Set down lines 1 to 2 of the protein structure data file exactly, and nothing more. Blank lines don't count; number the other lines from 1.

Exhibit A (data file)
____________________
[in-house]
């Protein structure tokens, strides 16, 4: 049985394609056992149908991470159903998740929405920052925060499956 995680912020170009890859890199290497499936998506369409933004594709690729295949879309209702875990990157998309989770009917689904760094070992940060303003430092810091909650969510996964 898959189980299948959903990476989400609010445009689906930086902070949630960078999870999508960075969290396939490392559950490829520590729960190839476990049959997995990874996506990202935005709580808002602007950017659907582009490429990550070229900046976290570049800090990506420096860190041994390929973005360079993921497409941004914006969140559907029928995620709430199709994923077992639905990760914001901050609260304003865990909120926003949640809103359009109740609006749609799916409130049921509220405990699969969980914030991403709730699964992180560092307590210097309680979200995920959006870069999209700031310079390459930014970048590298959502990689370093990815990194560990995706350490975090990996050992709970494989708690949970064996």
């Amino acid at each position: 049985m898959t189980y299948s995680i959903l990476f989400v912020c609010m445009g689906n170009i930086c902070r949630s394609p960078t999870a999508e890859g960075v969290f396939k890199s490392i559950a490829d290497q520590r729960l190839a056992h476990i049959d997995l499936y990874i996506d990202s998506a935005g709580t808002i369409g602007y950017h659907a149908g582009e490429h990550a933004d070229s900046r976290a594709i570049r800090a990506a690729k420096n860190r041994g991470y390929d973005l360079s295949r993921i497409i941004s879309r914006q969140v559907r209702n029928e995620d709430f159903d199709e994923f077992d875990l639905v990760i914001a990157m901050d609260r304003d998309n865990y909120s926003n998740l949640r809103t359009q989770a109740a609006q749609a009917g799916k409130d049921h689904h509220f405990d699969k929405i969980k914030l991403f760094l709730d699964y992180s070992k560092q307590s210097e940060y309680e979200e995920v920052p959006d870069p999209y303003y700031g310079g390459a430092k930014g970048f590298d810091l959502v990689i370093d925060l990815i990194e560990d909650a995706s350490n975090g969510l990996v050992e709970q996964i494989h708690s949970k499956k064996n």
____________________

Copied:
[in-house]
């Protein structure tokens, strides 16, 4: 049985394609056992149908991470159903998740929405920052925060499956 995680912020170009890859890199290497499936998506369409933004594709690729295949879309209702875990990157998309989770009917689904760094070992940060303003430092810091909650969510996964 898959189980299948959903990476989400609010445009689906930086902070949630960078999870999508960075969290396939490392559950490829520590729960190839476990049959997995990874996506990202935005709580808002602007950017659907582009490429990550070229900046976290570049800090990506420096860190041994390929973005360079993921497409941004914006969140559907029928995620709430199709994923077992639905990760914001901050609260304003865990909120926003949640809103359009109740609006749609799916409130049921509220405990699969969980914030991403709730699964992180560092307590210097309680979200995920959006870069999209700031310079390459930014970048590298959502990689370093990815990194560990995706350490975090990996050992709970494989708690949970064996």